ECOWAS Court Opens for New Term

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The ECOWAS Community Court of Justice (CCJ) opened for its 2015-16 last Thursday in Abuja, Nigeria.

The occasion afforded stakeholders an opportunity to receive the plans and programs of the Court for the new term, and its up-to-date cumulative judicial scorecard.

A dispatch from the Liberian Embassy in Abuja says officials of ECOWAS institutions, members of the Diplomatic Corps and senior officials of the Federal Government of Nigeria attended the opening ceremony at the Seat of the Court in Abuja.

The theme of the program was “Rule of Law, Democracy and Good Governance: Creating the Enabling Legal Environment for Regional Integration.”

The sub-theme was: “The Role of ECOWAS Court of Justice In Regional Integration: Consolidating The Human Rights Mandate of ECOWAS Court of Justice.”
All seven Justices of the Court were in attendance. They are Maria Do Céu Silva Monteiro of Guinea Bissau, President; Friday C. Nwoke of Nigeria, Vice President; Jerome Traore of Burkina Faso, Dean; Micah Wilkins Wright of Liberia; Yaya Boiro of Guinea; Hameye F. Mahalmadane of Mali, and Alioune Sall of Senegal.

In her opening address, Court President Monteiro bemoaned member states’ delay in setting up competent national authorities to execute the judgments of the Court, in keeping with Article 24 of the 2005 ECOWAS Protocol.

“Despite repeated requests, only three states have complied with this statutory requirement,” the President stated. She named Nigeria, Guinea and Mali, out of fifteen member states that have complied by setting up relevant institutions to enforce the Court’s judgments.

She added: “I wish therefore to seize this opportunity to thank the integrationist and diligent attitudes of the authorities [of Heads of State] and encourage the other twelve remaining members to follow suit. One cannot comprehend a timely and effective justice which is not binding. A strong court of justice, independent and respected will inevitably contribute to the promotion of greater regional integration.”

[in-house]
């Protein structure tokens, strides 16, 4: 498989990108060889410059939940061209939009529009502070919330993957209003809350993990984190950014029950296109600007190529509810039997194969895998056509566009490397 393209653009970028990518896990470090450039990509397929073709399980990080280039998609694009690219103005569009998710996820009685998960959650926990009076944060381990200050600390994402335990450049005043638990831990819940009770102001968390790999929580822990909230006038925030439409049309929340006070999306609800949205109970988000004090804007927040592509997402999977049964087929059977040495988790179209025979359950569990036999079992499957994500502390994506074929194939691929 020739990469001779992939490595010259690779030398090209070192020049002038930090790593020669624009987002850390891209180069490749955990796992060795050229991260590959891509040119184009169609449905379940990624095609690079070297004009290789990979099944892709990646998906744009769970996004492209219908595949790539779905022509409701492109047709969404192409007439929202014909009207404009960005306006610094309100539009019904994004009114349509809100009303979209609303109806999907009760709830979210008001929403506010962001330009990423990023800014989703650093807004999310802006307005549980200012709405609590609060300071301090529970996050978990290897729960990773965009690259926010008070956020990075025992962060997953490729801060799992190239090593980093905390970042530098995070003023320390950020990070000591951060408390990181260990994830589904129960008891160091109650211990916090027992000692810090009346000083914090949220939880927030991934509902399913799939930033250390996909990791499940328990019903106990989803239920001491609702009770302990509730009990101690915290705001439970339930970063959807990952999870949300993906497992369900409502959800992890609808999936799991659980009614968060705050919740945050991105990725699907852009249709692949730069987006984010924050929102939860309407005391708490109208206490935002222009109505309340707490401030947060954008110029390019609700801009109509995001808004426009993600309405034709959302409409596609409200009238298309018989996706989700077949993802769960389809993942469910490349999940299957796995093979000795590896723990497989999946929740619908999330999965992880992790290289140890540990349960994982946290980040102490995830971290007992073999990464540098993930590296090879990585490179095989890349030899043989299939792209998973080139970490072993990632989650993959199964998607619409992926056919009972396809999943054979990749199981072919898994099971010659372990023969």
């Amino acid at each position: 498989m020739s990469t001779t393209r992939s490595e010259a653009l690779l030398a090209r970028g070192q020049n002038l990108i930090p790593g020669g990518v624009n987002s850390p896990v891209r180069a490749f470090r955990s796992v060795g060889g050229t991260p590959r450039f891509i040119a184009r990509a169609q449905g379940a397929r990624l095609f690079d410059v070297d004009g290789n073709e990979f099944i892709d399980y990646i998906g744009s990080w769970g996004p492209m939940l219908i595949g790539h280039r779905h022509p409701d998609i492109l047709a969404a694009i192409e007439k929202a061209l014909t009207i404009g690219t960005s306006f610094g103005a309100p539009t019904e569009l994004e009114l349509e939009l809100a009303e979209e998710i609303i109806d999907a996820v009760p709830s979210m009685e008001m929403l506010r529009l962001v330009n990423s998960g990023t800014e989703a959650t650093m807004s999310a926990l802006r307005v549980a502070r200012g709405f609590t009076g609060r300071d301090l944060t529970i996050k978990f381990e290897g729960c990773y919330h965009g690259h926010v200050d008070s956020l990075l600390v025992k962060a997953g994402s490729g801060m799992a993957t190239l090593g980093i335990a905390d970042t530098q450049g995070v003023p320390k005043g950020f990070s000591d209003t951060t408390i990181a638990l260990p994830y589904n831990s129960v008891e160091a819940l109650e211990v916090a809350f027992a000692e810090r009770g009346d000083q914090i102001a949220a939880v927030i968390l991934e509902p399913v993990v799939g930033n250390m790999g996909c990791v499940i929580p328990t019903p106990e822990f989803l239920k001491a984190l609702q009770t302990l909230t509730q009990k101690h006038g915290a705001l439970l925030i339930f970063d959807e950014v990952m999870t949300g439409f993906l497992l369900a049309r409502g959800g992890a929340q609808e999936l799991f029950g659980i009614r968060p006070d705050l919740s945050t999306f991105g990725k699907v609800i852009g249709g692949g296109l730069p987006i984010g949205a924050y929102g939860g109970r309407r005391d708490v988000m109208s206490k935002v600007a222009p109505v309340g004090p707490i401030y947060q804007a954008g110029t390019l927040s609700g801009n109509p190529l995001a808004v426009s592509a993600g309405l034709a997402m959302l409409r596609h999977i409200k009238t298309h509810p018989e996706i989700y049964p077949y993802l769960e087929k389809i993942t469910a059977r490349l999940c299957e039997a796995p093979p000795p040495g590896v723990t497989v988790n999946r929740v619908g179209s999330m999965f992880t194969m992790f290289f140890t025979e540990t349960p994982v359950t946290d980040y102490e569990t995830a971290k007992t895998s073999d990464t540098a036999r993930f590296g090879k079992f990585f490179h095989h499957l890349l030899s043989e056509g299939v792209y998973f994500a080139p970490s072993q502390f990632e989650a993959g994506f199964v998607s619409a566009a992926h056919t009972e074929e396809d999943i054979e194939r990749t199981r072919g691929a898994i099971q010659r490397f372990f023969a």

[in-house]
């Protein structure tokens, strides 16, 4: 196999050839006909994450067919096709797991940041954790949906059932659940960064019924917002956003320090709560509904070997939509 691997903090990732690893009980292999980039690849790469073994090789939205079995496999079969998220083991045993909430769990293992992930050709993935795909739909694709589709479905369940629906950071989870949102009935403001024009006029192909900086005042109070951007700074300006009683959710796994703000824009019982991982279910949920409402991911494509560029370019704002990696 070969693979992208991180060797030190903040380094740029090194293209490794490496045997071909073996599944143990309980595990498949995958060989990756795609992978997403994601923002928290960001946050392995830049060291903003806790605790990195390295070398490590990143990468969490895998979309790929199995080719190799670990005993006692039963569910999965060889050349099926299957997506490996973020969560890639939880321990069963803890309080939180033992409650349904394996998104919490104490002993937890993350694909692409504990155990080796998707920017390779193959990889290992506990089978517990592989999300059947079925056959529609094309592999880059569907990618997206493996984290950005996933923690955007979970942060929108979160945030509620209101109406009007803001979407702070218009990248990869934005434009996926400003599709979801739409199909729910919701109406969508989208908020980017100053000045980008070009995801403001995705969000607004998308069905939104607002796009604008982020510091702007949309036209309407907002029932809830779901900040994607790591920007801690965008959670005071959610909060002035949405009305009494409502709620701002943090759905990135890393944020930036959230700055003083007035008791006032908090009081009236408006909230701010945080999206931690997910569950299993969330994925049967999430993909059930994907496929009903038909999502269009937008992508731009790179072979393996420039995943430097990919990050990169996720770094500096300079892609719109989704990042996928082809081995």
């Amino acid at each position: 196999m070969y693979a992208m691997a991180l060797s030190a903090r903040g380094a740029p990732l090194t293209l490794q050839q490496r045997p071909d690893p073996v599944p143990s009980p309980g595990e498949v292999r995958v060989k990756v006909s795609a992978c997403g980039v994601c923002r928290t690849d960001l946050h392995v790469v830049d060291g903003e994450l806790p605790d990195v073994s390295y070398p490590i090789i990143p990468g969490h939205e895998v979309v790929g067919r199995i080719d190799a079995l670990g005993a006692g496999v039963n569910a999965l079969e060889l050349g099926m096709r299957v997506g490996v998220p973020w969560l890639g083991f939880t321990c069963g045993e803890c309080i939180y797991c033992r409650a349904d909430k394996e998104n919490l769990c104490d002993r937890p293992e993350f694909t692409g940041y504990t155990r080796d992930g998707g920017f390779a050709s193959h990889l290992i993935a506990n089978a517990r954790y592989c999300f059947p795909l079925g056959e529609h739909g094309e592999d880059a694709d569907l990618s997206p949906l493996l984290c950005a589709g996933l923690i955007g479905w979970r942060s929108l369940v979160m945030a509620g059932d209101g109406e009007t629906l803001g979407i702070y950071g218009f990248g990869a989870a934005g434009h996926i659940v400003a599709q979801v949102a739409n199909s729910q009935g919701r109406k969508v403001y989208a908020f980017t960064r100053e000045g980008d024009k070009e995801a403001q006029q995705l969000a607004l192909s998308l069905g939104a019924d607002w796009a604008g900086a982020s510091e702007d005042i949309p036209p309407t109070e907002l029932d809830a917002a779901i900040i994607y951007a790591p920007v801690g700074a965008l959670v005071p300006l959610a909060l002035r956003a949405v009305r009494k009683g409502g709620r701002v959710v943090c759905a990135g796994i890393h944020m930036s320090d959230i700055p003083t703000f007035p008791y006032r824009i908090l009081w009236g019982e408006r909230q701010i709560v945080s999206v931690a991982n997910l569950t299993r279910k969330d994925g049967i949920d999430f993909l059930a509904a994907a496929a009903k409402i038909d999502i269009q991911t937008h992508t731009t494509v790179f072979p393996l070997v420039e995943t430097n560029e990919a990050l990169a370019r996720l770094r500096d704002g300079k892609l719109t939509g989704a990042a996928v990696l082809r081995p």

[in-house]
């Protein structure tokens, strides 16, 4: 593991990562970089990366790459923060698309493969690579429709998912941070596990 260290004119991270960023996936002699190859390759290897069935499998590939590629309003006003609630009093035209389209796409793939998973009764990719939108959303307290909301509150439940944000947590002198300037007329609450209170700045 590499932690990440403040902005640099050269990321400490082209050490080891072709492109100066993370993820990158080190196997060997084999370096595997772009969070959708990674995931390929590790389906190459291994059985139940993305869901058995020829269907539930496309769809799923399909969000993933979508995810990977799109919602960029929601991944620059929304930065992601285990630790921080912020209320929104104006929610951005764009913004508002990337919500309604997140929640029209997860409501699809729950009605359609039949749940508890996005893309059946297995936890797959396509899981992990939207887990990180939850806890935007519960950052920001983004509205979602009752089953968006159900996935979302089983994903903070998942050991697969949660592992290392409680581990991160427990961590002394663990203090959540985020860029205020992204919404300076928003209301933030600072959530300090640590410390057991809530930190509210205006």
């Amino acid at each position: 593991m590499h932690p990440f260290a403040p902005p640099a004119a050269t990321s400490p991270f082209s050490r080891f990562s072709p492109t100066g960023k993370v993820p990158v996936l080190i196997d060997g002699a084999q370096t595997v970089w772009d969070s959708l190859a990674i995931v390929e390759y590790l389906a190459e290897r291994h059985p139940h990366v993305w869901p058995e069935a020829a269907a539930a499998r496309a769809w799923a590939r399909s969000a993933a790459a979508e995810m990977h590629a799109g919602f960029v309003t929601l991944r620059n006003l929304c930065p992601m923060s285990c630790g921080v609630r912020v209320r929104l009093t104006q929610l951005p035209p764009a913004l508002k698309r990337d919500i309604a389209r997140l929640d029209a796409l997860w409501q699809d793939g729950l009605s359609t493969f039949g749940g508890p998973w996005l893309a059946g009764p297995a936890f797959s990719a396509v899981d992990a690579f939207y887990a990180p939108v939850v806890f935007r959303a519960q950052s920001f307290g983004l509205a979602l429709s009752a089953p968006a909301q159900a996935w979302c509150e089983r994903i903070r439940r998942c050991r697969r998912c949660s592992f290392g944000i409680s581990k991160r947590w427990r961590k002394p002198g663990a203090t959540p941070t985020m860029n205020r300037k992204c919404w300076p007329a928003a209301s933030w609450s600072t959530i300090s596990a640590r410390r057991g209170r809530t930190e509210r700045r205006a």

Regarding logistical challenges of the Court, Justice Monteiro appealed to the Nigerian government to provide resources for the extension of the Court to more spacious and decent premises than the current headquarters, in order to increase the productivity of the various departments making up the Court in processing cases.

According to the Chief Registrar of the Court, Mr. Tony Anene-Maidoh, a total of two hundred and twenty-seven cases have been lodged before the Court since 2003. Presenting the judicial statistics of the Court, Mr. Anene-Maidoh disclosed that the Court had delivered 208 decisions, consisting of 106 judgments, 87 rulings, twelve revisions of judgments and three advisory opinions since 2003.

He also revealed that since the inaugural sitting of the Court on January 22, 2004, it had held a total of 617 sessions.

“Currently, there are 58 pending cases before the Court. A few of these cases have already been adjourned for judgment,” the Chief Registrar said, adding that the Court, for 2015, had thirty cases that had been filed so far.

Mr. Femi Falana, a renowned Nigerian lawyer, who served as the guest speaker of the opening ceremony, stressed the need for member states to establish various Appellate Chambers of the Court in their respective countries. According to him, this would test the “infallibility” of the ECOWAS Court of Justice. Mr. Falana also appealed to ECOWAS authorities to expand the jurisdiction of the Court to handling criminal cases.

Earlier, several personalities delivered goodwill messages. Dr. Toga G. McIntosh, the Vice President of the ECOWAS Commission, reaffirmed the Commission’s commitment and determination to help ease the challenges faced by the Court.

Dr. McIntosh stated, “Among the challenges, we are working very hard to actually implement and execute the decisions, rulings and judgments of the Court. So within the package of our goodwill message is to see how to strengthen our collaboration and strengthen our support to the Court. This is not only the Court in Abuja, but all of our affiliate courts within the [ECOWAS] Community to see how we can execute those decisions and rulings that are in the interest of our sub-region.”

Other speakers included the Coordinator of the ECOWAS Ambassadors, Ambassador Abubacar Samba of Senegal, a representative of the Speaker of the ECOWAS Parliament, and the Director of Civil Litigation and Public Law, Mr. Taiwo Abidogun at the Nigerian Ministry of Justice, who spoke on behalf of the Solicitor-General of Nigeria.

The mandate of the ECOWAS Community Court of Justice is to serve as an unbiased arbiter of justice in the ECOWAS sub-region by interpreting Community legal texts, as well as arbitrating cases emanating from Community institutions, member states and Community citizens. The Court’s mandate is provided by the Revised ECOWAS Treaty, and its Supplementary Protocols and Regulations.

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